# What is the complexity of big-$O$ $O(N \times \mathrm{log}_2(N))$ vs real operations

I usually see books/references writing the complexity of such operations as $$O(N \times \mathrm{log}_2(N))$$; For example, the complexity of FFT/IFFT operation is $$O(N \times \mathrm{log}_2(N))$$. However, that operations requires approximately $$5N \mathrm{log}_2(N)$$ real operations (real additions + real multiplications). So I was wondering what is the complexity of big-$$O$$ in function of number of real operations? Can it be expressed by number of real operations?

• "of such operations". Of what sort of operations? Or do you mean "of some operations"? Please edit your question for clarity. A citation would be helpful, too. Commented Jul 19, 2022 at 19:02

Big O abstracts away knowledge about multiplies and adds and complex math, and focuses on how (whatever operations) scale when you increase N.

For the case of FFTs, the core operation that motivate the development of the algorithm may have been «multiplies» or «complex mult-add», but in real machines the bottle-neck often is more complex. Like cache layout, simd instructions or something else.

So we pick an algorithm that have been optimized for one set of resources, implement it on a machine with a different set of resources, then fiddle around until it executes fast enough.

• "then fiddle around until it executes fast enough" You forgot the "while pretending that we're doing pre-planned design". Commented Jul 19, 2022 at 23:24

Look at any definition of big-O notation (i.e., the Wikipedia one).

$$f(x)$$ is said to be $$\mathcal O\left(g(x)\right)$$ if there is some finite number $$A$$ such that $$|f(x)|$$ is always less than $$A g(x)$$ as $$x \to \infty$$. Here, $$g(x)$$ is assumed to be strictly positive for all $$x \geq x_0$$.

$$A$$ does not have to be known for the above statement to be true -- it just has to be known to exist, and to be finite.

So, it's been proven for a long time, by people better at math than me, that the algorithmic complexity of the FFT is $$\mathcal O \left(N \log N\right)$$. But this still leaves room for clever people to come up with ways to reduce $$A$$.

Note that this seems to lead to trivial results -- but if you know the algorithmic complexity of something, you can get an immediate idea of how well it will scale. Something that's easy for five items but has an algorithmic complexity of $$\mathcal O (N!)$$ is probably not a good candidate for expanding out to 5000 items. On the other hand, something that's moderately hard for five items but has an algorithmic complexity of $$\mathcal O (\log N)$$ is going to be a slam dunk* to expand to 5000 items.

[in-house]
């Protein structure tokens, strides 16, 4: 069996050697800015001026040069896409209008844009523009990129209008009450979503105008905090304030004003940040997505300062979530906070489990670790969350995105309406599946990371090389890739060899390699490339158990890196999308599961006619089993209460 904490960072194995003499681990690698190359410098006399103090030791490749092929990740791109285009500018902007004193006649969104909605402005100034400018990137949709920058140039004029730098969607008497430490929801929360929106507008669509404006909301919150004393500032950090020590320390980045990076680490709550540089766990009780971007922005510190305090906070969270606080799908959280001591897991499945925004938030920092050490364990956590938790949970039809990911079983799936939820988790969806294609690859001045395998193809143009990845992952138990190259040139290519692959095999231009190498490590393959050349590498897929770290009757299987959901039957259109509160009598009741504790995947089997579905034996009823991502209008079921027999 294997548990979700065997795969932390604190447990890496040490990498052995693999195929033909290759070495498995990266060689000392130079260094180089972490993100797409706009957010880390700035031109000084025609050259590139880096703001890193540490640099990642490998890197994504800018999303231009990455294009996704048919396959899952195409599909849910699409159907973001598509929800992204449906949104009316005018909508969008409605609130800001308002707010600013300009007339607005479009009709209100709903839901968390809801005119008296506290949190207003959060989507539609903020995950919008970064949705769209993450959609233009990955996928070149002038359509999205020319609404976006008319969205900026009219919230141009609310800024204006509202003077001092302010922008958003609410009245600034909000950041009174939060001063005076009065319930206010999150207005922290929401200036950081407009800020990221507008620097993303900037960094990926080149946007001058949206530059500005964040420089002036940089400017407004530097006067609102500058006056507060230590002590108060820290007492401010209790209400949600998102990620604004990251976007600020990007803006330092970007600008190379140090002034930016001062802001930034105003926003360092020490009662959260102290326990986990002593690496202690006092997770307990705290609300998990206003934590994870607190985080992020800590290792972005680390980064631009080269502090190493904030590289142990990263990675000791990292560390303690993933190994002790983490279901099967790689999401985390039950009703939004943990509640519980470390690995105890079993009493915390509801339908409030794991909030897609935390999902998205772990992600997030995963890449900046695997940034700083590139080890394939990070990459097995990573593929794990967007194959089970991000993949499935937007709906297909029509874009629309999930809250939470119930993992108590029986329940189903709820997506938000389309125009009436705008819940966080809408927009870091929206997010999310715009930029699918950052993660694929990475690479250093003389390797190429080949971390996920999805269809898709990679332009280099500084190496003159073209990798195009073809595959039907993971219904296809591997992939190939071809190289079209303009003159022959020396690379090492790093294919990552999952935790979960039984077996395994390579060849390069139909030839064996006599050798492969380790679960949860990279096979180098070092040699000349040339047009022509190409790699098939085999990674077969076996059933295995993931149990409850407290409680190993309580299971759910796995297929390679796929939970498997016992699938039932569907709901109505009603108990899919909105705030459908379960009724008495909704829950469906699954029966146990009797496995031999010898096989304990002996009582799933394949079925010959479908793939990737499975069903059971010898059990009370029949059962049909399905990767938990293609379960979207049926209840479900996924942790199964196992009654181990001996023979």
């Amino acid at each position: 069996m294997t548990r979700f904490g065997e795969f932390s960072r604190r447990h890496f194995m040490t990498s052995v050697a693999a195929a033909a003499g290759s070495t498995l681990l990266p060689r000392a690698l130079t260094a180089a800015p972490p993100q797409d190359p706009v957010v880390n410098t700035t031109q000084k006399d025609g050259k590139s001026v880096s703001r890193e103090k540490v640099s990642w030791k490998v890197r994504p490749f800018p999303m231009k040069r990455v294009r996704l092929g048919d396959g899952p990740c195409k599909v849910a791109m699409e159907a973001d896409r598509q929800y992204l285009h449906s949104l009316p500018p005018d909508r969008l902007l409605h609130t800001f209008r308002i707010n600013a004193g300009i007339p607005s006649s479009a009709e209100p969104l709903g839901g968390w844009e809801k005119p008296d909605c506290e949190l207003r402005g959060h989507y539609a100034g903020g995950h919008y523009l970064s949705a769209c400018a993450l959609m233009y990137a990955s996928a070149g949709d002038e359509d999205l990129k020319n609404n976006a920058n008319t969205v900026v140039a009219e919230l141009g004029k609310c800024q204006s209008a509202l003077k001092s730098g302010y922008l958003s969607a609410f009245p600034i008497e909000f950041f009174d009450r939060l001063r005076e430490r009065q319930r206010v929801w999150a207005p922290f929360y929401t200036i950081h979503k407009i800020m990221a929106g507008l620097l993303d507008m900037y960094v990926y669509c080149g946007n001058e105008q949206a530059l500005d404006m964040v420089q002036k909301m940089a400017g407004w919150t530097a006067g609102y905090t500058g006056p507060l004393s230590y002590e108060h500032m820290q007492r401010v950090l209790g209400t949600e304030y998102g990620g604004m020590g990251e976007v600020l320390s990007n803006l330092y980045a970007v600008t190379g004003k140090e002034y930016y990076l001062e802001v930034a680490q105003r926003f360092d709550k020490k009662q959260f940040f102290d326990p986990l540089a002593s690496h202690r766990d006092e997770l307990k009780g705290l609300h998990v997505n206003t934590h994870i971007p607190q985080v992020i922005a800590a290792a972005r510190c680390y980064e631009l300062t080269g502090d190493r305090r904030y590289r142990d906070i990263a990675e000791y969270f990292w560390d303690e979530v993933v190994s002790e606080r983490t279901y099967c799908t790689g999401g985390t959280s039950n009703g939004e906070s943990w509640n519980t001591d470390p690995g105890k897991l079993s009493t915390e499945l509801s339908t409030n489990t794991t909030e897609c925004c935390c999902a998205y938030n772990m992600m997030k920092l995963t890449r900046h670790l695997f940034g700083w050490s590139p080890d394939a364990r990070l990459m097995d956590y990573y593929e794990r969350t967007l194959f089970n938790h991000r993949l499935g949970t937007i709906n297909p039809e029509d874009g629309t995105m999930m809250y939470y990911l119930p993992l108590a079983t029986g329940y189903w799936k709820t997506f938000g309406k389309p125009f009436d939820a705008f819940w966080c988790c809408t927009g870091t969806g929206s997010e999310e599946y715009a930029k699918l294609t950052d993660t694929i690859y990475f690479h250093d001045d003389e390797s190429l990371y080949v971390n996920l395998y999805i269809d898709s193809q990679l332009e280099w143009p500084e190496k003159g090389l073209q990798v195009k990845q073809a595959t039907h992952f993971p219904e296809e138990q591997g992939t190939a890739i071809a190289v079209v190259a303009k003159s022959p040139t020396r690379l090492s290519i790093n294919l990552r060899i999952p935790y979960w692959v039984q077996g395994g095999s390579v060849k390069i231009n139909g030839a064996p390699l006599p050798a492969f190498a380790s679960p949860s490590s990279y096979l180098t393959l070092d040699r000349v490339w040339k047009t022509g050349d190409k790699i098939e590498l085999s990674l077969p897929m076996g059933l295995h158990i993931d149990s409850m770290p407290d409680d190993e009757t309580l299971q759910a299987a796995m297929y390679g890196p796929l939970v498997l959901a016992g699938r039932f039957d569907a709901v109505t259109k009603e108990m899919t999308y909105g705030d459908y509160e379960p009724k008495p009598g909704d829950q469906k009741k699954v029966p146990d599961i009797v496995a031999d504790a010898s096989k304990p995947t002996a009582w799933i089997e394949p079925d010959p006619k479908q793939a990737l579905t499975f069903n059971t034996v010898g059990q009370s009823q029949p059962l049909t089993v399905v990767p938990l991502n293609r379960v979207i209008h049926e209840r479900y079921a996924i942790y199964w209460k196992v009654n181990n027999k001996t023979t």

* I doubt any real algorithm is that easy -- I'm purposely choosing an absurd lower extreme.

• No,Tim, what Wikipedia says is not quite what you claim it says. $f(x)$ doesn't converge to $Ag(x)$ as $x \to \infty$, but rather that there is an $x_0$ such that for all $x > x_0$, $|f(x)| \leq Ag(x)$ where $g(x)$ is a strictly positive function for all large values of $x$. For example, $x^3+x^2+x+1 = O(x^3)$ even though $f(x)$ does not converge to $Ax^3$ even for $A=1$; the difference between $x^3+x^2+x+1$ and $Ax^3$ increases without bound as $x \to \infty$. -1 pending corrections. Commented Jul 20, 2022 at 3:23
• I quite like your $\mathcal O(N!)$ nightmare example! For example, a decoding algorithm that would need to try all permutations of a received sequence of length $N$ (e.g. because these were words sent through a reordering network) would have to do (exactly, but also) $\mathcal O(N!)$ tests , whereas if the sequence could be correctly ordered by some property, that complexity would reduce to (e.g. through heapsort) to an $\mathcal O (N \log N)$. Commented Jul 20, 2022 at 7:50
• @DilipSarwate: Thank you. I've corrected my text (hopefully). I knew that. Really, honest, I did! That part of my brain must just have been asleep. Commented Jul 20, 2022 at 14:10
• OK, I have corrected your update a little and removed my downvote. As to the rest of your post, the issue is that $O$-notation only tells you of the asymptotic behavior, not the behavior for smaller $x$. For example, when $N=16$, $5N\log_2N$ equals $320$ while $N^2$ is $256$. Commented Jul 20, 2022 at 15:50

That's literally the point of big-O notation: you can't tell that. All you can give is an upper bound of the growth.

• Hi! There's been a downvote. That's very fine! I might be wrong, or the answer might be badly worded. I thought it was correct and on-point, so if the downvoter could come back and comment what's wrong about the answer, I'd love to improve it :) Commented Jul 19, 2022 at 15:58